- It’s the perfect framework for taking any conversation where you want to go. It has an incredible level of flexibility and imparts a character to your conversation that people can’t help but enjoy. It also gives you the ability to keep the conversation going.
- When you ask great questions, you get a triple win. With the way the Gravitas Model is designed, they light up the pleasure center of the other person’s mind when they are sharing their personal perspective, you learn their priorities in their words, and the questions highly correlate to likability. The more they talk and the less you talk, the more the other person will like you.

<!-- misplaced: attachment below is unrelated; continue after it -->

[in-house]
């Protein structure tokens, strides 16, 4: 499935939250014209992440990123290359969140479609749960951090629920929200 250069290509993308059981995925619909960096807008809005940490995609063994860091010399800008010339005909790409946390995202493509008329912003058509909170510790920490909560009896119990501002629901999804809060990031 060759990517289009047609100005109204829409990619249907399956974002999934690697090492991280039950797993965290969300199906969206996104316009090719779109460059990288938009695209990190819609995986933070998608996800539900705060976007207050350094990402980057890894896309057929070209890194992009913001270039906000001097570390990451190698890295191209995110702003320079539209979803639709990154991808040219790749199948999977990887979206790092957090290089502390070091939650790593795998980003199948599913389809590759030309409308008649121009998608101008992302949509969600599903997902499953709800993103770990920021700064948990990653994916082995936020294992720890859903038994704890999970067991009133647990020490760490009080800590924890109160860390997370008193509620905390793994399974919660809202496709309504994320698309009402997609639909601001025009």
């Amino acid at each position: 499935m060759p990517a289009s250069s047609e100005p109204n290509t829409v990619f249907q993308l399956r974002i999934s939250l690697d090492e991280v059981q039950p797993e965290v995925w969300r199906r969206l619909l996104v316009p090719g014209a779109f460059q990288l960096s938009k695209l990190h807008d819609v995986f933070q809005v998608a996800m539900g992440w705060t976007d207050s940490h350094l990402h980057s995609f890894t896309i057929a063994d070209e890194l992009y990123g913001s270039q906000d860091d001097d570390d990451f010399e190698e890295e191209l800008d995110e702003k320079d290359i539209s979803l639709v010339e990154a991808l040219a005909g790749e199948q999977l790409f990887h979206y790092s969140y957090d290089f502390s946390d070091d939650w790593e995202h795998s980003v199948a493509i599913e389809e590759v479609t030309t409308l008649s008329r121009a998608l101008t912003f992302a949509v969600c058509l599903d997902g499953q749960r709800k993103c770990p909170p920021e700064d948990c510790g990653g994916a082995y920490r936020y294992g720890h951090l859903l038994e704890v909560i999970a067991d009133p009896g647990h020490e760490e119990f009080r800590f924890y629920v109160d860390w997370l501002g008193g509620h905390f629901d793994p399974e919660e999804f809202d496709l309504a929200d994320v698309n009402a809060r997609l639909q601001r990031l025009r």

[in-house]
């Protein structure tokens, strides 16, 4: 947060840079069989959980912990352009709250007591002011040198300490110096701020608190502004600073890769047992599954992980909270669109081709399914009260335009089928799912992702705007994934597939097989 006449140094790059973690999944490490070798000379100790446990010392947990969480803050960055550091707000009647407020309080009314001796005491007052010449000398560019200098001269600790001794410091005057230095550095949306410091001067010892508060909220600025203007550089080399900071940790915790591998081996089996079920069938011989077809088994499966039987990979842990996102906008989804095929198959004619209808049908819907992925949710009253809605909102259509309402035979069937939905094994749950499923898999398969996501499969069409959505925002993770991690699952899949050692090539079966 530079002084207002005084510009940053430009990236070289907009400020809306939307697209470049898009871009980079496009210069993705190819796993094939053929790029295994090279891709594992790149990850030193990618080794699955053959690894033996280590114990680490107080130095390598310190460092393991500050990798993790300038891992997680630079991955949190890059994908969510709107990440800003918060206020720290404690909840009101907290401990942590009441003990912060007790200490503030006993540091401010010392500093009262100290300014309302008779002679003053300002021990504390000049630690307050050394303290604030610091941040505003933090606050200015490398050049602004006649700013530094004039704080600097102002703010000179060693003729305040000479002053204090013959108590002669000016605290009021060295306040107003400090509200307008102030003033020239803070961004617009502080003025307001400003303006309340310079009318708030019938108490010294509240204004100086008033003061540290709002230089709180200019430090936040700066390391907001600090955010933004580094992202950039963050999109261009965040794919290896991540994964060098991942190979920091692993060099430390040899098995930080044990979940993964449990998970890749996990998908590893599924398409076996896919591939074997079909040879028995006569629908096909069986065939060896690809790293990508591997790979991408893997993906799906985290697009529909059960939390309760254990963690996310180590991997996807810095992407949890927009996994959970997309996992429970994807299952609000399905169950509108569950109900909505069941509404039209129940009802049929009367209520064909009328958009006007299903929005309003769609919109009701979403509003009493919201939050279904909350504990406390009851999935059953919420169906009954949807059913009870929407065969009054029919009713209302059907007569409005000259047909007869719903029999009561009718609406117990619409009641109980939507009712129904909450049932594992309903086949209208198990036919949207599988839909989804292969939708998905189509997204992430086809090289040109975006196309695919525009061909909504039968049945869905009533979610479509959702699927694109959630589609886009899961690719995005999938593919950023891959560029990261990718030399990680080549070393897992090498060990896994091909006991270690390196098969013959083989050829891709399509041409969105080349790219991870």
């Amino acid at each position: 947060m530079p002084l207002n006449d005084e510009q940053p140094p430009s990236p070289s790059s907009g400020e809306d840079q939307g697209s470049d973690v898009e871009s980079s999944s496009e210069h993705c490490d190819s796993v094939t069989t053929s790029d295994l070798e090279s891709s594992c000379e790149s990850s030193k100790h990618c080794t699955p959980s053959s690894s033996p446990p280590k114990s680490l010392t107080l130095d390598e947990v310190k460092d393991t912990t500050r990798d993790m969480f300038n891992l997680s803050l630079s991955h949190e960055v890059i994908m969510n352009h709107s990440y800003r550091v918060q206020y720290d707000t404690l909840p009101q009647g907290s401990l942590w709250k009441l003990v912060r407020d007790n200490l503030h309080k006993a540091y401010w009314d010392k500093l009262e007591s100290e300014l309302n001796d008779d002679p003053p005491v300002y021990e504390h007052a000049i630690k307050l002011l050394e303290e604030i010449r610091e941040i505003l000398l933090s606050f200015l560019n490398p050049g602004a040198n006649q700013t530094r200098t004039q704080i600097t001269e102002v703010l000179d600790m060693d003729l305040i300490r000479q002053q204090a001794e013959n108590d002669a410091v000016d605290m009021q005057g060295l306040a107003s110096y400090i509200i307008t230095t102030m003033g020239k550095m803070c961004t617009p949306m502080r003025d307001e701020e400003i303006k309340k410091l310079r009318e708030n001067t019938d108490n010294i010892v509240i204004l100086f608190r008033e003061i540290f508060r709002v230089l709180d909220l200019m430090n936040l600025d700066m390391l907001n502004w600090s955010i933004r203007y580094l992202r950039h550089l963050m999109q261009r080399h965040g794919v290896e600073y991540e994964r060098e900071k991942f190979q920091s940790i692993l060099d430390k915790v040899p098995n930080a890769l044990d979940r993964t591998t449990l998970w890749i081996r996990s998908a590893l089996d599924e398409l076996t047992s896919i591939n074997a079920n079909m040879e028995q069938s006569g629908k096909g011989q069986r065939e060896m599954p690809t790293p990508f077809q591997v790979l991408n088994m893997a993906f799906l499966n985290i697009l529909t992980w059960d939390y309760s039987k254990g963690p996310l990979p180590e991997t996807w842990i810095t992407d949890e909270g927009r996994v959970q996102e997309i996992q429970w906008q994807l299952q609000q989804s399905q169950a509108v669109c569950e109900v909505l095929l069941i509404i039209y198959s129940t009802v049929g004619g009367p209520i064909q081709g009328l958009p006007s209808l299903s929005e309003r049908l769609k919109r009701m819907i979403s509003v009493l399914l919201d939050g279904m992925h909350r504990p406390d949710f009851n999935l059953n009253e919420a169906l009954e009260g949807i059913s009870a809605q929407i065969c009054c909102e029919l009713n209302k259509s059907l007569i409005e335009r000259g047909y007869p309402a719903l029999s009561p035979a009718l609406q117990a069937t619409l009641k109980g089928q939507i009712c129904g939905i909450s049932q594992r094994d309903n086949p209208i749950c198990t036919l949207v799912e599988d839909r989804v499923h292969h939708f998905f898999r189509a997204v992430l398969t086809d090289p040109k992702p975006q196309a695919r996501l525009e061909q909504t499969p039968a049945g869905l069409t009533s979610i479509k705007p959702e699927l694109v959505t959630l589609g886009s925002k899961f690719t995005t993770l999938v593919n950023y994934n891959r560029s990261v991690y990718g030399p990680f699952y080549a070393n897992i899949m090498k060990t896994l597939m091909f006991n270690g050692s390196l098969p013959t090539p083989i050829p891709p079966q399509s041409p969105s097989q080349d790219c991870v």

- John’s perfect buyer is in the C-Suite or someone dealing with content creation. During a conversation with his perfect buyer, John would talk about what they have in common, the challenges they experienced in the past, and their current role and their current projects.
- Typically, the goal for each meeting is to secure the next meeting.
- By addressing the base level mechanical questions, John can take a conversation up to higher level vision-based goals. He often asks people how calm the seas are and what they think the future holds, with a hook at the end about any questions that John didn’t ask but should have.
- John is always looking for an opportunity to offer value in some way or to make a connection or introduction for the other person in an effort to secure the next meeting. The framework is simply built around looking for ways to make the other person look good.